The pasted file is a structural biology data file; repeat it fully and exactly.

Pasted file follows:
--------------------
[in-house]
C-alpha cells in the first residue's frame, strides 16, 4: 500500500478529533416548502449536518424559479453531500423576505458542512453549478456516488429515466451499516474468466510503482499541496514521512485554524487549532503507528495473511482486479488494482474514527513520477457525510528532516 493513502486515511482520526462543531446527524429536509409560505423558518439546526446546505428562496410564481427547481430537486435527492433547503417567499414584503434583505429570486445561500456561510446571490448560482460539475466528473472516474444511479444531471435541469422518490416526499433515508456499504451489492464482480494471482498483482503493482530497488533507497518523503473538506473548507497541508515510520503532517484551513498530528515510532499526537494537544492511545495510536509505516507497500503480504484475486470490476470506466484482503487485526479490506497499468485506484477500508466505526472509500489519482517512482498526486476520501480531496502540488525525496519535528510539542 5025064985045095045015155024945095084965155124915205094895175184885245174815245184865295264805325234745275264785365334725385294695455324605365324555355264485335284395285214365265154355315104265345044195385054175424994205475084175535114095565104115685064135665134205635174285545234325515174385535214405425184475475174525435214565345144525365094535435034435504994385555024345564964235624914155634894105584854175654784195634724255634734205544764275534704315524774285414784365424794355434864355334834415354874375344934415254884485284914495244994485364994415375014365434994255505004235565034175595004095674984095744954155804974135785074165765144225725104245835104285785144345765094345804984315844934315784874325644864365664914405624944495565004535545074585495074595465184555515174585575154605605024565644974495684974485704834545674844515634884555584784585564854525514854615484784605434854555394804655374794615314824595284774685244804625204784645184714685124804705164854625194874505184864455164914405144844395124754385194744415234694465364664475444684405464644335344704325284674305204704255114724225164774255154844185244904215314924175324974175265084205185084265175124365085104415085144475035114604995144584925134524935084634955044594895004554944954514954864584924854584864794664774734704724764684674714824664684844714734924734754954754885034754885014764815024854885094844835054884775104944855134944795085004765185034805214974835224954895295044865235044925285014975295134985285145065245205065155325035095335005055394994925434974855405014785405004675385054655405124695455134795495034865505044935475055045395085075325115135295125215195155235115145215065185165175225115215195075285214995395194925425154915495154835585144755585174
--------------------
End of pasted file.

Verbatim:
[in-house]
C-alpha cells in the first residue's frame, strides 16, 4: 500500500478529533416548502449536518424559479453531500423576505458542512453549478456516488429515466451499516474468466510503482499541496514521512485554524487549532503507528495473511482486479488494482474514527513520477457525510528532516 493513502486515511482520526462543531446527524429536509409560505423558518439546526446546505428562496410564481427547481430537486435527492433547503417567499414584503434583505429570486445561500456561510446571490448560482460539475466528473472516474444511479444531471435541469422518490416526499433515508456499504451489492464482480494471482498483482503493482530497488533507497518523503473538506473548507497541508515510520503532517484551513498530528515510532499526537494537544492511545495510536509505516507497500503480504484475486470490476470506466484482503487485526479490506497499468485506484477500508466505526472509500489519482517512482498526486476520501480531496502540488525525496519535528510539542 5025064985045095045015155024945095084965155124915205094895175184885245174815245184865295264805325234745275264785365334725385294695455324605365324555355264485335284395285214365265154355315104265345044195385054175424994205475084175535114095565104115685064135665134205635174285545234325515174385535214405425184475475174525435214565345144525365094535435034435504994385555024345564964235624914155634894105584854175654784195634724255634734205544764275534704315524774285414784365424794355434864355334834415354874375344934415254884485284914495244994485364994415375014365434994255505004235565034175595004095674984095744954155804974135785074165765144225725104245835104285785144345765094345804984315844934315784874325644864365664914405624944495565004535545074585495074595465184555515174585575154605605024565644974495684974485704834545674844515634884555584784585564854525514854615484784605434854555394804655374794615314824595284774685244804625204784645184714685124804705164854625194874505184864455164914405144844395124754385194744415234694465364664475444684405464644335344704325284674305204704255114724225164774255154844185244904215314924175324974175265084205185084265175124365085104415085144475035114604995144584925134524935084634955044594895004554944954514954864584924854584864794664774734704724764684674714824664684844714734924734754954754885034754885014764815024854885094844835054884775104944855134944795085004765185034805214974835224954895295044865235044925285014975295134985285145065245205065155325035095335005055394994925434974855405014785405004675385054655405124695455134795495034865505044935475055045395085075325115135295125215195155235115145215065185165175225115215195075285214995395194925425154915495154835585144755585174